Not many basketball teams in California this season have played as demanding a schedule as
St. John Bosco (Bellflower, Calif.)
— and it only gets harder from here for coach Derrick Taylor and his athletic squad.
Playing in the Trinity League, one of the strongest in the CIF Southern Section, is tough enough. But the Braves have also traveled to top-tier national tournaments in search of the best competition. In December they handed Blanche Ely (Pompano Beach, Fla.) its only defeat in the championship game of the Chick-Fil-A Classic in South Carolina and handily beat Nixa, the top team in Missouri, at the Bass Pro Tournament of Champions in Springfield, Mo., two weeks ago.
Perhaps the Braves' most impressive result so far, though, was Saturday night's 67-64 victory over Loyola (Los Angeles), No. 5 in Southern Section Division I-AA and No. 7 in California, at the Fairfax State Preview Classic. St. John Bosco took a 12-point lead with four minutes left, then withstood a late Cubs rally.
"It seems like every game we play is against a good team, so that was just one more," senior guard Isaac Hamilton
said. "We take every opponent seriously -- we have to with the caliber of teams we're up against."
Ranked No. 1 in Southern Section Division III-A, No. 5 in the Southern Section and the state and No. 30 in the nation, St. John Bosco has played the top two teams in California already and will take on national No. 3 Long Beach Poly Saturday in the Nike Extravaganza.
Before that, however, is a Trinity League rematch against No. 1 Mater Dei (Santa Ana) on Wednesday, when the Braves will try to avenge their worst loss of the season -- a 12-point setback at home from Jan. 9.
"We can play with anybody, so we're looking forward to that opportunity," said Hamilton, who has signed with UTEP. "We were in the last game [with Mater Dei] even though they won it."
Hamilton and sophomore Tyler Dorsey
(who had a team-high 23 points against Loyola) make a formidable starting backcourt and junior Daniel Hamilton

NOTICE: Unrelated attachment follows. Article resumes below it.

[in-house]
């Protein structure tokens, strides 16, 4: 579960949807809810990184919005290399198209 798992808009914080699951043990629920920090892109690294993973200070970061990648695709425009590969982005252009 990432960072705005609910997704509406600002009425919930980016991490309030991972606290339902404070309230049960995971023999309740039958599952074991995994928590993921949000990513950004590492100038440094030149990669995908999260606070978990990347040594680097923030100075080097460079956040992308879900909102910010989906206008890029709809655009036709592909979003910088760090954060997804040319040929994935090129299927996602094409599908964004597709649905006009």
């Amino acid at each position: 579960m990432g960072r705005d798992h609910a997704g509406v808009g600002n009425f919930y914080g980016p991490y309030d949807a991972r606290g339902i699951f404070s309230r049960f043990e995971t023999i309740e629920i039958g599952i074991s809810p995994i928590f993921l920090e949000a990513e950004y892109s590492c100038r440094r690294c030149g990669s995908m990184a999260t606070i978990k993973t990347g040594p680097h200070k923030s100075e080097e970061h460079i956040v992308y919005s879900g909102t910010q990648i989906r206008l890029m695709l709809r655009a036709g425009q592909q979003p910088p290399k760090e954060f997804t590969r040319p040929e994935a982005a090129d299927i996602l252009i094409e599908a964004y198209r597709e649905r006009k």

, Isaac's younger brother, is a threat from long range and in the post. Sprinkle into the mix skilled forwards Darien Williams
, Devin Burleson
and Brian Nebo
and the Braves present matchup problems all over the floor.
One person who can attest to that is Bishop Montgomery (Torrance, Calif.) coach Doug Mitchell. The undefeated Knights, ranked second in the state behind Mater Dei, dealt St. John Bosco the third of its four losses but the nonleague game on Jan. 12 was close throughout.
"They're probably the best team we've played all season," Mitchell said. "They're better than they were last year and they beat us last year. They have talent and depth at every position... and that makes them extremely difficult to defend."
Last season, the Braves won 25 games and fell just two points short of reaching the Division III state finals in Taylor's first year. The strategy of testing his team early against elite opposition had proved successful at Taft (Woodland Hills), where Taylor paced the Toreadors to three Los Angeles City Section championships and 10 West Valley League titles in 11 seasons. So why should he change his philosophy at a private school?
"I enjoy the challenge," Taylor said of coaching in the hoops haven known as the CIF Southern Section. "You always want to see where you stack up with the best."
St. John Bosco has won four straight games since its 52-50 loss to Paul VI (Fairfax, Va.), the No. 2 team in Virginia behind Oak Hill Academy (Mouth of Wilson, Va.). The second of those wins was a 72-70 triumph at league rival Orange Lutheran (Calif.), ranked seventh in Southern Section Division I-AA and No. 22 in the state.
"That win was big because it's never easy to beat a good team twice," Daniel Hamilton said. "We'd played them a few weeks earlier and won more convincingly, so they were more determined the last time."
Shortly after Taylor arrived at St. John Bosco, the Hamilton brothers announced they were transferring from Crenshaw (Los Angeles), where Isaac was voted first team All-City (scoring almost 20 points per game) as a sophomore and Daniel came off the bench to average 10 points as a freshman.
"We can usually anticipate what the other's going to do," Daniel Hamilton said. "We know each others' game inside and out and that makes it fun to play with him."
If the Braves (17-4 overall, 6-1 in league) upset Mater Dei they will join the Monarchs atop the Trinity standings with two games left. Winning the program's first league title since 1995 would certainly be a feather in the cap, but whether or not that happens, the focus will soon shift to the postseason, where the Braves expect to make some noise.
Strangely, St. John Bosco has yet to face a school from its own playoff division. A potential threat lurking in Division III-A is Oak Park (Calif.), which edged the Braves 67-66 in the section semifinals last winter. The Eagles (21-3) are currently ranked third in III-A behind St. John Bosco and Chaminade (West Hills, Calif.) and could meet the Braves again in the semifinals or finals.
"We feel we can [win state]," Isaac Hamilton said. "We continue to grow as a team, we get better every game and we're playing more together. With our guards, our sixth man and our size we'll be real hard to beat in the playoffs."